RusalkaSally Matthews in Opera Australia's Rusalka. Photos - Jeff Busby

Opera Australia
this year presents Dvorak’s Rusalka, a work rarely staged in this country and a welcome departure from the standard Italian or German repertoire. A solid, not to say hefty work, it plays for three and a half hours, with two twenty minute intervals thrown in, and is performed in the original Czech, with English surtitles.

Rusalka, a water nymph, falls in love with a prince, bargains with a witch to become human to live with her man, does so on condition of being mute, is spurned by him, then later sees him return to her. This story, with its sources in Czech legend and other fairy tales, seems another example of the nineteenth century’s fascination with spirits, thwarted love, and acceptance of an unhappy fate, something like Swan Lake or Giselle, an unworldly yet moving piece of romantic tragedy far removed from realism or our modern age.

However a number of factors work against Rusalka’s complete success. The score contains rather less of the composer’s famous gift for melody and lyricism than was wished or expected, and its best known aria, the beautiful  O silver moon, is not typical of the whole work, much of it somewhat pedestrian recitative. To my mind, the opera is also just too long, and both the second and third acts could profitably be shortened. The relatively simple story has been stretched and weakened by an over-expansive score, and a train of consequences follows. The chorus, for instance, used only for part of the second act in a scene that does not, dramatically, require its presence, must then be given lengthy choreographic activity during the instrumental sections. All of this, while well performed, tries one’s patience.

More seriously, the set is composed of a series of blocks of ice, around which a strange assortment of costumes must circulate. Yes of course the ice symbolizes the coolness and frigidity of the nymph and her inevitable failure to realize warm-blooded human passion, but pragmatically these blocks just get in the way of, and render implausible, many dramatic moments. Costumes vary widely, many ill-matched to the character, the period or a consistently attempted atmosphere.

Rusalka herself wears a kind of camisole and corset for much of the time, a garment fitting - one would have thought - neither a nymph nor the nineteenth century, but her Prince is garbed in clothes straight out of The Merry Widow, stalwart hunting or regal robes. The Foreign Princess, with whom the Prince has a brief dalliance, is given a blazing red bustle dress from the 1880’s, and the character, supposedly a free-acting sensualist in contrast with Rusalka’s chilly charms, dwindles to a haughty, imperious dowager, defined and restricted by her outfit.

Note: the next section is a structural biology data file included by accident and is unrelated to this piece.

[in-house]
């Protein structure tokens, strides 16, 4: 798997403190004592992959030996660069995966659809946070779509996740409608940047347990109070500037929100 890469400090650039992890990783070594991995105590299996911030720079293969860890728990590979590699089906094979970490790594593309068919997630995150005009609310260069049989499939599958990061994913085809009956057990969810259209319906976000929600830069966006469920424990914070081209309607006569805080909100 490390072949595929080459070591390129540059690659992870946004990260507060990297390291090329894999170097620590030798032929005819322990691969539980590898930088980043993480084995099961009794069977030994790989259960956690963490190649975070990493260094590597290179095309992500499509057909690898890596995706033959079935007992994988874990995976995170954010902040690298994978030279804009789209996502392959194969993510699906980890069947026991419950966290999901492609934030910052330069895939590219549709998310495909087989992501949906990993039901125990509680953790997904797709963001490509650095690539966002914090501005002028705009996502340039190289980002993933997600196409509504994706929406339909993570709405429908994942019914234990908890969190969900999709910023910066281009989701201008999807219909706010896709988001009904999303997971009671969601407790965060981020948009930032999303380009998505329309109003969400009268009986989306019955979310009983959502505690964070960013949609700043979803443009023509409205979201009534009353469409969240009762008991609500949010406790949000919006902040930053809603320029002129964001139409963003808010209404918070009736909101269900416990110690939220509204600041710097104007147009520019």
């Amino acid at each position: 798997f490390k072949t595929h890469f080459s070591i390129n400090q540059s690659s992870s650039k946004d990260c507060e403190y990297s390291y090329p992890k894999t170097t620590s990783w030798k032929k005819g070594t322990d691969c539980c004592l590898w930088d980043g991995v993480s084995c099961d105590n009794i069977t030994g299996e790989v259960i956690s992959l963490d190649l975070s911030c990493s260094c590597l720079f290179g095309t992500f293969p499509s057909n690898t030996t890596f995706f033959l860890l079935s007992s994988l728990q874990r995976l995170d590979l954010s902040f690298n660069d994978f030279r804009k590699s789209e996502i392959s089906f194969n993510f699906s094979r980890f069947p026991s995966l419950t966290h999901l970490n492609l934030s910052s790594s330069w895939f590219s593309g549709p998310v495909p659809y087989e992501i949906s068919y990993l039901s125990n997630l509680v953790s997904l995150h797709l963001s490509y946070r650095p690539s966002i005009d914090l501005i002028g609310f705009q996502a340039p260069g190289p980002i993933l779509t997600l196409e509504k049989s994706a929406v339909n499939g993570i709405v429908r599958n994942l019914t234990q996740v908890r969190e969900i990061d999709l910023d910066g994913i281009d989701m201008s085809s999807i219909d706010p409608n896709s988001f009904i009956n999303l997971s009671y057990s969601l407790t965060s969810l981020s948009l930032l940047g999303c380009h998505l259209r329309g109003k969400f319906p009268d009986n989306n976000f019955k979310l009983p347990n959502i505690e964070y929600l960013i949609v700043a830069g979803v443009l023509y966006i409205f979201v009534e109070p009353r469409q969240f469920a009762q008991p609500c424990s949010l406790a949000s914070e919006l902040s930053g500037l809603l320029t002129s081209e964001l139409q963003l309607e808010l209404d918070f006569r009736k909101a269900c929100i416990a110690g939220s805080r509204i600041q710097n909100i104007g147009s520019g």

Given the work’s lengthy instrumental sections, choreography becomes an urgent matter, both in choral passages and individual scenes. Great attention has been paid to keeping the stage alive, and this component is, on the whole, a success. It is a question, however, whether the 60s disco movements by the trio in Act I are all that suitable, indeed they add a flippant, distracting effect that could have been dispensed with. 

Now to the strengths of the evening. Sally Matthews, in the title role, has mastered to precision the art of passing in an instant from beautiful singing to vivid and expressive movement, and she contributes unflagging skill, consistency and conviction to a demanding role. There is something slightly perverse in a character who must remain silent for much of the time (in an opera too), but this performer makes the most of every moment, whether singing or mute. Her abilities are well-matched by the fine voices of Julian Gavin (Prince), Bruce Martin (Water Sprite), Elizabeth Whitehouse (Foreign Princess) and Milijana Nikolic (Jezibaba the Witch). Nevertheless, even amongst this justified praise, disquieting thoughts arise. Why, for instance, was Jezibaba directed as a research scientist from the 1960s, white lab coat, hypodermic needle, mad glint and all? Though well sung and acted, this character and her acolytes have no discernible relation to the world of water nymphs or the 1880s, suggested by both the story and much of the rest of the production. Such decisions, which send the mind in odd and useless directions, make this production far less involving than its performances would suggest.

Stylistic inconsistencies and mis-judgements thus seriously damage this Rusalka, partially rescued by fine orchestral playing and a supremely skilled and committed cast.


Opera Australia presents
An Opera North (UK) Production
Rusalka
Dvorák

Venue: State Theatre, Arts Centre
Dates/Times:
Evenings at 7.30pm – April 26, 28; May 2, 8
Matinee at 1.00pm – May 5
Duration: 3 hours and 20 minutes with two 20-minute intervals
Free Opera Talks: May 5 & 8 – 45 minutes before performances
Tickets: $50-$210 | A children’s price of $40-$44 is available for all performances
Bookings: Ticketmaster on 1300 136 166, Arts Centre box office or www.opera-australia.org.au